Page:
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Morici wrote a good summary for Fox Business of the long-term problems caused by trade deficits
Howard Richman, 5/11/2014

His commentary is called Trade Deficit Dragging Down Growth. He begins:

On Tuesday, the Commerce Department reported the March deficit on international trade in goods and services was $40.4 billion. Overall, the deficit is up from $25 billion since the economic recovery began in mid-2009, and poses a significant barrier to stronger economic growth.

Household spending has recovered but too many of those dollars go to pay for imported oil, consumer goods from China and autos from Japan.

In the first quarter, GDP growth was a paltry 0.1% — consumer spending added 2.0 percentage points to growth. However, the increase in the trade deficit subtracted 0.8 percentage points. The increase in the trade gap negated 40% of the increase in consumer spending and cost at least 300,000 jobs.

At the end of the commentary he calculates the gain to economic growth that could be obtained by balancing trade:

Cutting the annual trade deficit by $300 billion, through domestic energy development and conservation, and forcing China and others’ hands on protectionism would increase GDP by about $500 billion a year and create about 5 million jobs.

Cutting the trade deficit in half would raise long-term U.S. economic growth by one to two percentage points a year. But for the trade deficits of the Bush and Obama years, U.S. GDP would be 10-20% greater than today and unemployment and budget deficits not much of a problem.

The entire commentary is worth reading. I only disagree when he wrote that Liquified Natural Gas (LNG), not just Compressed Natural Gas (CNG) has an important future in U.S. transportation. Specifically:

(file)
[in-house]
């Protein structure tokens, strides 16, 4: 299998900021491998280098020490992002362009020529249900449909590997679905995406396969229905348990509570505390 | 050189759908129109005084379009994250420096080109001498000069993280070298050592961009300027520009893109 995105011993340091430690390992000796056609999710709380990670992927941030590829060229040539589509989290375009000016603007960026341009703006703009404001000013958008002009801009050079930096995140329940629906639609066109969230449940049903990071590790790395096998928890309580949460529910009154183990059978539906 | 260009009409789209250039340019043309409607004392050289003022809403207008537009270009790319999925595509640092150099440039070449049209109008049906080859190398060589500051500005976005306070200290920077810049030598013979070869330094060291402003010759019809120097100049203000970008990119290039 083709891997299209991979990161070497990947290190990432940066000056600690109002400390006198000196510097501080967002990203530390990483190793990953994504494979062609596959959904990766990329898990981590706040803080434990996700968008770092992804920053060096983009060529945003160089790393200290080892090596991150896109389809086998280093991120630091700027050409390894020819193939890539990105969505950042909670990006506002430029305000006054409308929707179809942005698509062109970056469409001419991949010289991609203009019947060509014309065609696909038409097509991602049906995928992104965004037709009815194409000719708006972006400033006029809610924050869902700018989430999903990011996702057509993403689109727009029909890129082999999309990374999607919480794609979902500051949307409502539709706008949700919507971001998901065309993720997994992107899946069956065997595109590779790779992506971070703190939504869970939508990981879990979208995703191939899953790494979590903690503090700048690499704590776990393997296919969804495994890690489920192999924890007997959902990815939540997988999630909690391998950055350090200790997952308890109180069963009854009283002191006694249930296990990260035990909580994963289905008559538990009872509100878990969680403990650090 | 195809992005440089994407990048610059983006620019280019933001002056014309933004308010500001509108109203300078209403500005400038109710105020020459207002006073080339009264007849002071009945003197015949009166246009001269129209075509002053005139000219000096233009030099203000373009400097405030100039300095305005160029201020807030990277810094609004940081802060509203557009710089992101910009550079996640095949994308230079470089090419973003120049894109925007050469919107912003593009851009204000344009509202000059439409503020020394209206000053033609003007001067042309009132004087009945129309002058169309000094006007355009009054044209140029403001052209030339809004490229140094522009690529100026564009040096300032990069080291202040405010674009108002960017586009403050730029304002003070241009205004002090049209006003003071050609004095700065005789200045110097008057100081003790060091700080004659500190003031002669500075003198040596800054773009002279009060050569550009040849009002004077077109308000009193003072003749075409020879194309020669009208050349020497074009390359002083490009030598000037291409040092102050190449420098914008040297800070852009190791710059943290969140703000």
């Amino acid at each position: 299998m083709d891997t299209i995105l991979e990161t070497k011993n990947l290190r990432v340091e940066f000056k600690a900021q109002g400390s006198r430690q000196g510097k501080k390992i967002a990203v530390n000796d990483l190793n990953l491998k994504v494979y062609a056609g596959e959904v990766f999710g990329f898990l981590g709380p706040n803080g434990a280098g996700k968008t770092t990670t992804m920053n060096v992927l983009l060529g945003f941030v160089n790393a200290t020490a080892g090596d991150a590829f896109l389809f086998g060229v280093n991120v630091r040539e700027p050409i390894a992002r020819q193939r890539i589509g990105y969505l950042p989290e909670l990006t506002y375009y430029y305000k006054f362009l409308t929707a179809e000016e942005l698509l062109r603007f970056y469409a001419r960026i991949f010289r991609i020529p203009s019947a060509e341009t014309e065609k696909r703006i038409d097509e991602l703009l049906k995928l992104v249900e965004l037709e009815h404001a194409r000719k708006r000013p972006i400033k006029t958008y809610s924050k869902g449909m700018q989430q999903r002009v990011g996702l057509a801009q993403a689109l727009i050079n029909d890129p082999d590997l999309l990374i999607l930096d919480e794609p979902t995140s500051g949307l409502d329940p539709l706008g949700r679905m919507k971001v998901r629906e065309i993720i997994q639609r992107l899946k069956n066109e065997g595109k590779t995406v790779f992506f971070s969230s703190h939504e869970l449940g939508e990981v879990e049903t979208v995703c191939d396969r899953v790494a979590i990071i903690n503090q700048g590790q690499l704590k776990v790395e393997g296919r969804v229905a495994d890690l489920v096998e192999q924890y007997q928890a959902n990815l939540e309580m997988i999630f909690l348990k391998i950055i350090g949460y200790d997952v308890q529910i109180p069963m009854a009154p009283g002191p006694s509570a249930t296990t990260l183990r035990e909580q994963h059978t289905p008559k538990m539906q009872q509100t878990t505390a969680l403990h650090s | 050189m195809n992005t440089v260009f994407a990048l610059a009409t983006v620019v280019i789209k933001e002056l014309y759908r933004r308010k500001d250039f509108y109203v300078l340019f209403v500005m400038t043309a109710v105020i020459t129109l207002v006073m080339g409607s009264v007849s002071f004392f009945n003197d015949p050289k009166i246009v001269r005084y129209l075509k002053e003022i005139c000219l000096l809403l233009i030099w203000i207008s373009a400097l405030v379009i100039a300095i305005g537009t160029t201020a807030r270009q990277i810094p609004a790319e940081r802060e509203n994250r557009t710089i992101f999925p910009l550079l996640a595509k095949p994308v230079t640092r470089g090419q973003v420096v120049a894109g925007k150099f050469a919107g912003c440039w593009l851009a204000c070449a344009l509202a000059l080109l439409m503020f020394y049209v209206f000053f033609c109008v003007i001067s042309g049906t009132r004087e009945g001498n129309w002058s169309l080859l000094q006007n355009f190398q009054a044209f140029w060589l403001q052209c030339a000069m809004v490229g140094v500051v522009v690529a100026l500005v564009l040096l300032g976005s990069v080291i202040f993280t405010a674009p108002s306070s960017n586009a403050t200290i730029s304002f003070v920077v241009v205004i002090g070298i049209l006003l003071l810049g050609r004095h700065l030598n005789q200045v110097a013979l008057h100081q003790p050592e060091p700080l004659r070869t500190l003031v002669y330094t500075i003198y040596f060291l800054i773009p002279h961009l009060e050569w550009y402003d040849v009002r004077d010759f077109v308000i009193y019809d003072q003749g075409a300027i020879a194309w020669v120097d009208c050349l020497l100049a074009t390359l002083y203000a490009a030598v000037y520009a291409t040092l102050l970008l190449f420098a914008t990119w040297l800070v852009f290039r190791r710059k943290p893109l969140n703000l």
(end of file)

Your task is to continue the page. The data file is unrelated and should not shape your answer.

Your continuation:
Shifting federal subsidies from electric cars, wind and solar to more fuel efficient internal combustion engines, plug-in hybrid vehicles and liquefied natural gas in rail and trucking could slice another 1 or 2 million barrels a day off U.S. demand and eliminate dependence on imported oil altogether.

CNG and LNG are two ways to use natural gas as a motor fuel. CNG is less expensive at the pump than LNG, because it doesn't need to be cooled, just compressed. For a while it looked like diesel engines could only run on LNG or a combination of diesel and CNG, but the Westport/Cummins engine, which runs on 100% CNG, changed all of that. It is already being used instead of Cummins diesel engines in a growing number of large trucks. Furthermore, the needed infrastructure of public CNG filling stations is already being built, as you can see at the the following website:

http://www.cngprices.com/station_map.php

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    Wikipedia:

  • [An] extensive argument for balanced trade, and a program to achieve balanced trade is presented in Trading Away Our Future, by Raymond Richman, Howard Richman and Jesse Richman. “A minimum standard for ensuring that trade does benefit all is that trade should be relatively in balance.” [Balanced Trade entry]

    Journal of Economic Literature:

  • [Trading Away Our Future] Examines the costs and benefits of U.S. trade and tax policies. Discusses why trade deficits matter; root of the trade deficit; the “ostrich” and “eagles” attitudes; how to balance trade; taxation of capital gains; the real estate tax; the corporate income tax; solving the low savings problem; how to protect one’s assets; and a program for a strong America....

    Atlantic Economic Journal:

  • In Trading Away Our Future   Richman ... advocates the immediate adoption of a set of public policy proposal designed to reduce the trade deficit and increase domestic savings.... the set of public policy proposals is a wake-up call... [February 17, 2009 review by T.H. Cate]